Prov. 14:26; 20:7; 13:24; 19:18; 23:13-14; 22:6
Now we get to one of the toughest jobs that God has ever given to a human being: Parent. I just love how women who are employed outside the home are called “working mothers,” don’t you? If a mom stays home with the kids, then I assure you that she’s a “working mom.” And just to be honest, being a dad is a job that I’m looking forward to with fear and trepidation.
Let’s go ahead and get the objection out of the way, shall we? I don't have a lot of experience of being a parent—yet. So everything I say today is coming from God’s word (as best as I can interpret it) and from my understanding of human nature. You can dispute the second without getting me upset at all, but if you take issue with what Scripture plainly says, then there’s a problem.
First, you might have noticed, if you’ve read Proverbs all the way through (which I can’t encourage enough), that Solomon repeatedly addresses the audience as “my son.” This could have been a case in which a teacher was calling his students his “son” or “sons” in a metaphorical way (like Paul did with Timothy). I’m pretty convinced, however, that this is Solomon teaching his literal sons on how to live a wise life and avoid the dangers of a foolish one. It really doesn’t affect the application of it, but I’ve always envisioned the book of Proverbs as being first addressed to teenage boys, since it’s so focused on things like sexual purity, the importance of good friends, and the dangers of alcohol. This doesn’t negate the usefulness of the book to anyone else, but I'd certainly make sure that my son (and daughter) was really familiar with it.
So what are some recurrent themes for parents? First, let’s take some promises. Now, I have to remind you that these aren’t ironclad promises like the ones that promise salvation if we trust in Christ. Each person has to make the choice to follow God’s way, so it’s possible that children can turn away from their parents’ teachings. But in general, parents can influence their children towards godliness. Look at 14:26 and 20:7. I'd like to remind you that fear of the Lord is shorthand for healthy and balanced relationship with him, and keep in mind that "righteous" and "blameless" don't mean "sinless." So I'd ask you: What lessons are your children learning from your example? Do your children see that the Lord is your secure fortress? Are you blameless in your business dealings and in how you treat outsiders?
Then we get to the sticky issue of corporal punishment. There is disagreement among Evangelicals as to whether or not the “rod” in 13:24, 23:13-14, and other passages refers to actually spanking the child. I’ve heard people try to convince me that it’s not, and they haven’t succeeded yet. But that’s not central to the point I’d like to make about this.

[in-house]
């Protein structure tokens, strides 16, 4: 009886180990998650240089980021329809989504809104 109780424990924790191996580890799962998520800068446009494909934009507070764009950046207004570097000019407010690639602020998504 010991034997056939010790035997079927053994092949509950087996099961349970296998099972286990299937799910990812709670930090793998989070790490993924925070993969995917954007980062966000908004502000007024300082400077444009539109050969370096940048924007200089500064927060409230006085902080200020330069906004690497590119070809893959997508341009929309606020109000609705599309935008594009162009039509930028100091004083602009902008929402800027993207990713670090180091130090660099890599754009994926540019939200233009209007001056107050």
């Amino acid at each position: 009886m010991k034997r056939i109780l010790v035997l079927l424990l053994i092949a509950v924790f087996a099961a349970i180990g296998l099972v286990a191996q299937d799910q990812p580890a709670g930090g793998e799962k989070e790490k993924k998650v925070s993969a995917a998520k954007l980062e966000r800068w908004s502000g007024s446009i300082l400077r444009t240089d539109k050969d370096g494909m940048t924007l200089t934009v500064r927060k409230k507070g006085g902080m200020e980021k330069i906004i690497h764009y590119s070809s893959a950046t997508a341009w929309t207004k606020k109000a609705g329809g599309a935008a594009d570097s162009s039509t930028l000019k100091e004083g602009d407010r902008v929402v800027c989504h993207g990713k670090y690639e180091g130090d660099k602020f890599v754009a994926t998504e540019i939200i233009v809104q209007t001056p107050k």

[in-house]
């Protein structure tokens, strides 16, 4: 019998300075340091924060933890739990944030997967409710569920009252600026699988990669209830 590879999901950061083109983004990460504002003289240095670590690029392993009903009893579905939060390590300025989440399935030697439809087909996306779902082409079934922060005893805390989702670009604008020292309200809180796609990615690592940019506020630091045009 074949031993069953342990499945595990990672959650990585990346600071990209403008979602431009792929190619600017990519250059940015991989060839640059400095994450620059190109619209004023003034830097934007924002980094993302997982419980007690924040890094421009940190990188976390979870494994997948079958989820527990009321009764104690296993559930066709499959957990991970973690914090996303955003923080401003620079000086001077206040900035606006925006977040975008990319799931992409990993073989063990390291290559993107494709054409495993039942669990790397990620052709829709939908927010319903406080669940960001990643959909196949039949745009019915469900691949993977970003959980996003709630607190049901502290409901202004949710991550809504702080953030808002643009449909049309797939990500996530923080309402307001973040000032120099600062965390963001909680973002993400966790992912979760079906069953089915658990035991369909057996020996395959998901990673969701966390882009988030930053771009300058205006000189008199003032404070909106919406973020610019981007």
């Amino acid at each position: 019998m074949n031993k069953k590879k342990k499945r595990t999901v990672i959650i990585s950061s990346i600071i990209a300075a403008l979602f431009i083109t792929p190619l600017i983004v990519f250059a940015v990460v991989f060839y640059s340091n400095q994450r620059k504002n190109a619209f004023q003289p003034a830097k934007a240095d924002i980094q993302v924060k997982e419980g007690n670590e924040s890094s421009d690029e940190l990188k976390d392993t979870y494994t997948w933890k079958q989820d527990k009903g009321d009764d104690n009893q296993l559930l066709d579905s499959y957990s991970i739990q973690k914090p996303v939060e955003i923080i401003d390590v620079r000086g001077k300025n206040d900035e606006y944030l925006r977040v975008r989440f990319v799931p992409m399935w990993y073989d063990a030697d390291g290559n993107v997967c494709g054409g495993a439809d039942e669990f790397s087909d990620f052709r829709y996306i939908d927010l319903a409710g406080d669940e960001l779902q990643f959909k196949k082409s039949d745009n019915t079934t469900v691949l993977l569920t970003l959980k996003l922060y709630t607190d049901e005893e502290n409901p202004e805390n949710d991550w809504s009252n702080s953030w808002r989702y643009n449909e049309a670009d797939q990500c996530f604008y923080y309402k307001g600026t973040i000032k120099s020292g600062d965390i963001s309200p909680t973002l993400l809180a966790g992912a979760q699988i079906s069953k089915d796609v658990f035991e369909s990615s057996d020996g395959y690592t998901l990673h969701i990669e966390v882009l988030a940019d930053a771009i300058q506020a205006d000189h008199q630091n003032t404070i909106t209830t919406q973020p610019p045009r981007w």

When I go head-long into parenthood, probably the tallest hurdle I’m going to have to conquer is to avoid becoming the “passive” parent. And I’m going to have to do this. It’s not an option. The language is pretty strong here: If you fail in this regard, then you “hate” your child and are a willing party to his death. A child left undisciplined is abandoned to “Death” (literally Sheol, the place of the dead). Most parents would never abuse their child. Even the ones who exercise corporal punishment would never strike him in a way that would really harm him. But Solomon couldn’t be any clearer that you’re not doing your child any favors by shirking your duty.
And finally we get to 22:6. Of course, there’s only one “way they should go”: God’s way. If you provide the proper teaching, proper discipline, and proper example, then you’ll be setting them on the path of life. This includes reading the Bible with them, praying with them and over them, and modeling our Father for them.
Children are like wet cement. You can influence them only for a few short years, and then they’re set for life. If you didn’t have reason enough to cry out to the Lord for his grace to work in you, then this is it. Go to our Father, the only perfect Parent, and he’ll help. I promise.
Father, for all the parents out there, please give them an extra measure of your grace and wisdom. For those of us who aren’t parents yet, please remind us that little eyes are still watching us.